It’s recently been estimated that Americans spend $19.5 billion on Valentine’s Day. Whether you go all in or prefer to recast the holiday as “Singles Awareness Day,” people have been baring their heart and soul through love notes for centuries. In early America, as long as quill, ink, and paper were on hand — one … More Will you be my 18th century Valentine?
This month I contributed my first byline to Salt magazine here in Wilmington, NC. Check out the full article on Flora MacDonald and crew at “Thistle Among the Pines: Flora MacDonald and the Highland Scots of the Cape Fear.”
When I left North Carolina in 2014 for my Ph.D. adventure in Scotland, a new trend was on the rise. Like many other cities in the state, and indeed the country, my hometown of Wilmington also became the home of several new microbreweries as the trend of home brewing and craft brewing swept the US. … More “Beer is a good family drink”: Women and Craft Brewing in early North Carolina
In 1966 historian Gordon Donaldson wrote that, in essence, Scotland’s “greatest export” was its people.  Over the course of five centuries, Scots migrated to every corner of the world. They are, in many ways, a very mobile population. My own research has looked at Scottish families (from both the Highlands and Lowlands) who settled … More Five on a Friday: It’s Tartan Day!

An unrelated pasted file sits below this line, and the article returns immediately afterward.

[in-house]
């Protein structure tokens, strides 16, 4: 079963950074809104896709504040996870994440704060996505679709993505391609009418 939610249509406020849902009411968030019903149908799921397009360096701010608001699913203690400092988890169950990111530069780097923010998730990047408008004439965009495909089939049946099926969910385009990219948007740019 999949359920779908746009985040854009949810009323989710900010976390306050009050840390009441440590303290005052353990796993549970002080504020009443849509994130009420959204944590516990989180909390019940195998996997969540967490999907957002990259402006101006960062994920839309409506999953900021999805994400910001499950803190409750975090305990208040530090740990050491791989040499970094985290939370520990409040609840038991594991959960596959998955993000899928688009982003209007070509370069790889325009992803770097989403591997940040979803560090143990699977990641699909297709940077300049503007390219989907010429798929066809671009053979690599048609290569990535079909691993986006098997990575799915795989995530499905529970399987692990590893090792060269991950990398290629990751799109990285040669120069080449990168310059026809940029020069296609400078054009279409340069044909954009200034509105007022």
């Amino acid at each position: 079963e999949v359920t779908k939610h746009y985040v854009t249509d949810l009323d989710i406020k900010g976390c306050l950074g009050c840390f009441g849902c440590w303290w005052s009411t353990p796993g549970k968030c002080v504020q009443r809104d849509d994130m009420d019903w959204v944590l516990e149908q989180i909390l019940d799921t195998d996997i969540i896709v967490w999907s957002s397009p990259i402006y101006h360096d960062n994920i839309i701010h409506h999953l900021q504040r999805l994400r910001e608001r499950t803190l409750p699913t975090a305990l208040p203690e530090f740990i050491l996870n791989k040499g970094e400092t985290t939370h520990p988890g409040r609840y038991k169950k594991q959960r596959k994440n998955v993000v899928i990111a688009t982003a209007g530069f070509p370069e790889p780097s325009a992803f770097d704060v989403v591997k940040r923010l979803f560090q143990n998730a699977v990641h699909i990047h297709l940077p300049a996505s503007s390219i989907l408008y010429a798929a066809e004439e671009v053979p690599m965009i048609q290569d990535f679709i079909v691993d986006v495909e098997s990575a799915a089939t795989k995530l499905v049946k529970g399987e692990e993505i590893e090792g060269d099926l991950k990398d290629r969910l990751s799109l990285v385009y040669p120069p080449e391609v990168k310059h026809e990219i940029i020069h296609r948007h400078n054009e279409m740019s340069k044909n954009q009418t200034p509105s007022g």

In case you haven’t noticed, it’s Women’s History Month! I’ve really been enjoying keeping up with posts on social media of really cool women from around the world that I haven’t heard of before. It’s inspiring and reminds me that there is still much more we don’t know about women’s experiences. So without further ado, … More Five on a Friday: Incredible North Carolina Women
TW: suicide I encountered Alexander Duncan in the spring of 2016. Reading through the business correspondence of James Murray, a Scottish merchant who settled in Wilmington, North Carolina in the early 1730s, I found Murray’s connection with Duncan, another Scottish merchant in the port town. By the 1760s, James Murray had relocated to Boston where … More Where’d you go, Alexander? Finding death in the archives